One of the programs that NOC is prioritizing would be very exciting for organic seed people like us.  Called the Institute for Seeds and Breeds for the 21st Century, it would focus on CLASSICAL breeding to improve public cultivars to meet regional needs.  This is an area that NEEDS public support as the bulk of support for many years has gone to breeding that is geared towards GMOs and hybrids with no effort to create characteristics which are beneficial to organic systems.  These types of varieties are also not as democratic, as farmers become dependent on certain companies which hold the sole rights to the parent lines which create hybrids. In fact Andrew Kimbrell, a lawyer from Center for Food Safety, appropriately named hybrids the original terminator technology. It is impossible for farmers to save the seeds from hybrids and get the results that they need to compete in the market place.  We need to support farmers and universities that are working on developing strong, adaptive open-pollinated crop varieties.  The Farm Bill could help with some of this support if we make our voices heard.

Employee retention plan for Gathering Together Farm and Wild Garden Seed: SNACK!

It’s Electric

Today we had some time to clean a little bit of Delicata squash seed from fruits that had been set aside back in November, in the hopes of being eaten. Unfortunately, we stashed too much and could just not eat it all. A bin of squash sat on my porch through a lot of cold weather and a couple freezes, and the majority were still in perfect shape.

Meanwhile, Hank wired an outlet in the new greenhouse and conjured up some electricity.

Following his show of electrical prowess, Hank was spotted leaving work with a six pack of de-seeded and pre-cut Delicata squash.

Farming for Love

Eric has mentioned all the Conferences we’ve been to lately.  It has been a real treat to interact with other farmers and get inspired. I wanted to write about the Farm Bill (coming soon), but looking at our last few postings, I decided to take a break from policy talk and talk about love.

Eric sowing the seeds of Love (actually lettuce)

At the Organicology conference, the keynote speaker was Andrew Kimbrell.  He is a lawyer for the Center for Food Safety, an amazing organization which has continuously and very successfully sued the USDA for deregulating various GMO crops.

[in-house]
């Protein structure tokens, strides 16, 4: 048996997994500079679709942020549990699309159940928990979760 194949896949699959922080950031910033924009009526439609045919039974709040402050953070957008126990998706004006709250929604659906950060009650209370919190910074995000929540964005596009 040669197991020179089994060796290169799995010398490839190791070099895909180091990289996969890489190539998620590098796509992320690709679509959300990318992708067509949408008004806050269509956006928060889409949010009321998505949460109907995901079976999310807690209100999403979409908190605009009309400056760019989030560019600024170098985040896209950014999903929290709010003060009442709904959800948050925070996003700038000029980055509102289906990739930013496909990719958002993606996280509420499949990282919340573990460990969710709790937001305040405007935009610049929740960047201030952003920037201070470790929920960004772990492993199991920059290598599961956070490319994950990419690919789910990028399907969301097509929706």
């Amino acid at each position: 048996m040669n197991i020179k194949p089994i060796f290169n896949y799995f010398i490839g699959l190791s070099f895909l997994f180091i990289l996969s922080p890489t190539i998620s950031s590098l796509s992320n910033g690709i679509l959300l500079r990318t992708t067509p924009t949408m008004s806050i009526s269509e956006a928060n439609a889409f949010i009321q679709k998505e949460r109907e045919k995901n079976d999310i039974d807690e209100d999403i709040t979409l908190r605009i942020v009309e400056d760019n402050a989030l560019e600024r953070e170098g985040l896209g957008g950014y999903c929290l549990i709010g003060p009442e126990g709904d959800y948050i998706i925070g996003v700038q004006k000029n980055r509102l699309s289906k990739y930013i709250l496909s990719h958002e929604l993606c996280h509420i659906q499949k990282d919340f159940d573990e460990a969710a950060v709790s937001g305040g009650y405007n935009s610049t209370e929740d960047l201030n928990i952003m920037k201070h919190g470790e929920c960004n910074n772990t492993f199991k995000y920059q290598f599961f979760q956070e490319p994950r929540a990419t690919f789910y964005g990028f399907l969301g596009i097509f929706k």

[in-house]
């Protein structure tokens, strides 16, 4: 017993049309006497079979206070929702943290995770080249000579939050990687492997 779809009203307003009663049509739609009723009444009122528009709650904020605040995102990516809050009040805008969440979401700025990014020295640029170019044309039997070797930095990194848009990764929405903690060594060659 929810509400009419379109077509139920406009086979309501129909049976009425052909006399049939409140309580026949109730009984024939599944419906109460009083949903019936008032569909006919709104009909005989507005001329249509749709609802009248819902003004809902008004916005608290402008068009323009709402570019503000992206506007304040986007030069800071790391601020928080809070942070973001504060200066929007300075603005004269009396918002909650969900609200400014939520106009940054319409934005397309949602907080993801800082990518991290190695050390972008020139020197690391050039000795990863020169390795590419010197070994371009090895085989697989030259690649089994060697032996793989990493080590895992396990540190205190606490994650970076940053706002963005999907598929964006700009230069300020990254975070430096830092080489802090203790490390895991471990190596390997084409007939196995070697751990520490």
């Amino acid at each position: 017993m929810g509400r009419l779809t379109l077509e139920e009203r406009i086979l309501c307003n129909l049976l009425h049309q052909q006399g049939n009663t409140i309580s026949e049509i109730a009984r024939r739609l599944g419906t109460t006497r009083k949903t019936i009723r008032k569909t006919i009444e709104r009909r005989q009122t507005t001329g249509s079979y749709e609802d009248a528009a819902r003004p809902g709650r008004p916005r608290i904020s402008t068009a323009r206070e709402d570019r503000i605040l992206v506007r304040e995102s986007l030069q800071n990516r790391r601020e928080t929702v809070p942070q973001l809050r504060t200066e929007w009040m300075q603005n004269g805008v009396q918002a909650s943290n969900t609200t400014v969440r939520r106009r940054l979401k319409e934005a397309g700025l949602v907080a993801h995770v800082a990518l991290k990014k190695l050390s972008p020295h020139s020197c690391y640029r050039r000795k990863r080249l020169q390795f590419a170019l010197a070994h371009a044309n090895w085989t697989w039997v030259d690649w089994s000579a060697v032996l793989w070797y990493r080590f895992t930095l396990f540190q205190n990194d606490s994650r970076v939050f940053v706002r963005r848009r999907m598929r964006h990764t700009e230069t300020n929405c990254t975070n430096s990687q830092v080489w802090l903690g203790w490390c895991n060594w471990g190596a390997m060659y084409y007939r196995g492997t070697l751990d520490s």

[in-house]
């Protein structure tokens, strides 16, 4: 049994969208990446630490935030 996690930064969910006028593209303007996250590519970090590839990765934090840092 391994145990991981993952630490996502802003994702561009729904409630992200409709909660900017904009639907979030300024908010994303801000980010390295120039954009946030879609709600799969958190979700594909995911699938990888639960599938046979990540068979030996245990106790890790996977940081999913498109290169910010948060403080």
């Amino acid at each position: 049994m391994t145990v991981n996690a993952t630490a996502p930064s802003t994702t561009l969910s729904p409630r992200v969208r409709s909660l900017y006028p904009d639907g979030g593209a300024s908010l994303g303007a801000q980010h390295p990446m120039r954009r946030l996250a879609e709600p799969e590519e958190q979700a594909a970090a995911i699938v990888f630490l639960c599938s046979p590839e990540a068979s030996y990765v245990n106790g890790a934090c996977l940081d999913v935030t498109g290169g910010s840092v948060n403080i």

His talk involved some scary talk about the insane overuse of pesticides that is occurring because of herbicide-tolerant GMOs, how companies are moving from

Round-up Ready on to 2-4-D resistant crops (AKA agent orange) and dicamba resistant crops because of the resistance that has developed due to the overuse of glyphosate (Round-up).

But his main message was not doom and gloom.  His main message was love.

Kimbrell proposed some myths perpetuated about organics that keep people in fear that if we embraced organics we would starve (i.e. organic ag can’t feed the world).   Then he refuted them:

  1. Organics is not “scientific”. Science is about observation.  Organic farmers are the best observers.  We pay attention to our soil, our plants our animals.  We adjust to their needs.  Ecology IS science.
  2. Organics is not “efficient”. Efficiency means most output with the least input of time and resources. Do we have to apply this concept to living things?! Would we give our children only the minimum amount of love and food to allow them to survive?  Yes we need to be efficient, but we are farmers that view the land, the soil, our plants and animals as our allies and partners in our goal of producing a product.  We should not be ashamed to balance “efficiency” with LOVE.
  3. Organics is not competitive. Why can’t we cooperate?  This earth is running out of resources and we waste a lot of those limited resources fighting with each other.
  4. Organics is against progress. If we had some money for research and education then we could progress a lot more!

I don’t want to be ashamed to feel love for my job, my coworkers, my crops, my soil.  The reality is that “consumers” also want us to treat our farms with love.  We just need to get the corporate interests out of our universities and halls of congress so that we can provide the products that people want.  Products produced with LOVE.